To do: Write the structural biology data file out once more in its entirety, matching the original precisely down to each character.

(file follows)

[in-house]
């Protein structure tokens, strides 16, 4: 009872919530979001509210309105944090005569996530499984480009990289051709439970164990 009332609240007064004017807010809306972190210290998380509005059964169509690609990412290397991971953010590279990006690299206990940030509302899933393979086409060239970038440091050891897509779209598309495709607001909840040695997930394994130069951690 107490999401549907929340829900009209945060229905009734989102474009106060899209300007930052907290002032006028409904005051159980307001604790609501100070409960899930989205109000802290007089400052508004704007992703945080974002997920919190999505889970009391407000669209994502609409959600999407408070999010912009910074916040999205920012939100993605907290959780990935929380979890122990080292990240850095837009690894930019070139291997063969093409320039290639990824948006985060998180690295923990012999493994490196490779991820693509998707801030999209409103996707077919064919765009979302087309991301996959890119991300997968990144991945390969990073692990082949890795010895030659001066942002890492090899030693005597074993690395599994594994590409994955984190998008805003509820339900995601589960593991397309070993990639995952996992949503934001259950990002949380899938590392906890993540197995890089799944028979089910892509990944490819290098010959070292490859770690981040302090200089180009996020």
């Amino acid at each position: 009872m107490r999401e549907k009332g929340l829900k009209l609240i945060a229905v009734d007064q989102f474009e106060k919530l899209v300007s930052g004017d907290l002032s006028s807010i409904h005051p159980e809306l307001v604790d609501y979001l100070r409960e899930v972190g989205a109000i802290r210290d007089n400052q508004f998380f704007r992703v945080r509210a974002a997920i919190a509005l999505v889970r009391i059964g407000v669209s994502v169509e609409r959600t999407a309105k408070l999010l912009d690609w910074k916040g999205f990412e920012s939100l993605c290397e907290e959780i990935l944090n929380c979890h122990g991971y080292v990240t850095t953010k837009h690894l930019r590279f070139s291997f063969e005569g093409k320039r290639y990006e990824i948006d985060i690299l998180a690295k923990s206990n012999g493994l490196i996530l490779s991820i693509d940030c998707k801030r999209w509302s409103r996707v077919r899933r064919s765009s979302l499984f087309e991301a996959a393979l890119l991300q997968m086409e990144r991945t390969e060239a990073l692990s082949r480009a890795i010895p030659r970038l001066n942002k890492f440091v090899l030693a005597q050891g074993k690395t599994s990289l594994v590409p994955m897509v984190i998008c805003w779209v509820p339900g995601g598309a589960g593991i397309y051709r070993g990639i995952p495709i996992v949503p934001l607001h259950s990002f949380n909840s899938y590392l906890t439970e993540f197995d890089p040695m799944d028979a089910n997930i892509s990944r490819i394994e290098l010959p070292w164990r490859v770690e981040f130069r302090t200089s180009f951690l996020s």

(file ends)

[in-house]
């Protein structure tokens, strides 16, 4: 009872919530979001509210309105944090005569996530499984480009990289051709439970164990 009332609240007064004017807010809306972190210290998380509005059964169509690609990412290397991971953010590279990006690299206990940030509302899933393979086409060239970038440091050891897509779209598309495709607001909840040695997930394994130069951690 107490999401549907929340829900009209945060229905009734989102474009106060899209300007930052907290002032006028409904005051159980307001604790609501100070409960899930989205109000802290007089400052508004704007992703945080974002997920919190999505889970009391407000669209994502609409959600999407408070999010912009910074916040999205920012939100993605907290959780990935929380979890122990080292990240850095837009690894930019070139291997063969093409320039290639990824948006985060998180690295923990012999493994490196490779991820693509998707801030999209409103996707077919064919765009979302087309991301996959890119991300997968990144991945390969990073692990082949890795010895030659001066942002890492090899030693005597074993690395599994594994590409994955984190998008805003509820339900995601589960593991397309070993990639995952996992949503934001259950990002949380899938590392906890993540197995890089799944028979089910892509990944490819290098010959070292490859770690981040302090200089180009996020």
């Amino acid at each position: 009872m107490r999401e549907k009332g929340l829900k009209l609240i945060a229905v009734d007064q989102f474009e106060k919530l899209v300007s930052g004017d907290l002032s006028s807010i409904h005051p159980e809306l307001v604790d609501y979001l100070r409960e899930v972190g989205a109000i802290r210290d007089n400052q508004f998380f704007r992703v945080r509210a974002a997920i919190a509005l999505v889970r009391i059964g407000v669209s994502v169509e609409r959600t999407a309105k408070l999010l912009d690609w910074k916040g999205f990412e920012s939100l993605c290397e907290e959780i990935l944090n929380c979890h122990g991971y080292v990240t850095t953010k837009h690894l930019r590279f070139s291997f063969e005569g093409k320039r290639y990006e990824i948006d985060i690299l998180a690295k923990s206990n012999g493994l490196i996530l490779s991820i693509d940030c998707k801030r999209w509302s409103r996707v077919r899933r064919s765009s979302l499984f087309e991301a996959a393979l890119l991300q997968m086409e990144r991945t390969e060239a990073l692990s082949r480009a890795i010895p030659r970038l001066n942002k890492f440091v090899l030693a005597q050891g074993k690395t599994s990289l594994v590409p994955m897509v984190i998008c805003w779209v509820p339900g995601g598309a589960g593991i397309y051709r070993g990639i995952p495709i996992v949503p934001l607001h259950s990002f949380n909840s899938y590392l906890t439970e993540f197995d890089p040695m799944d028979a089910n997930i892509s990944r490819i394994e290098l010959p070292w164990r490859v770690e981040f130069r302090t200089s180009f951690l996020s």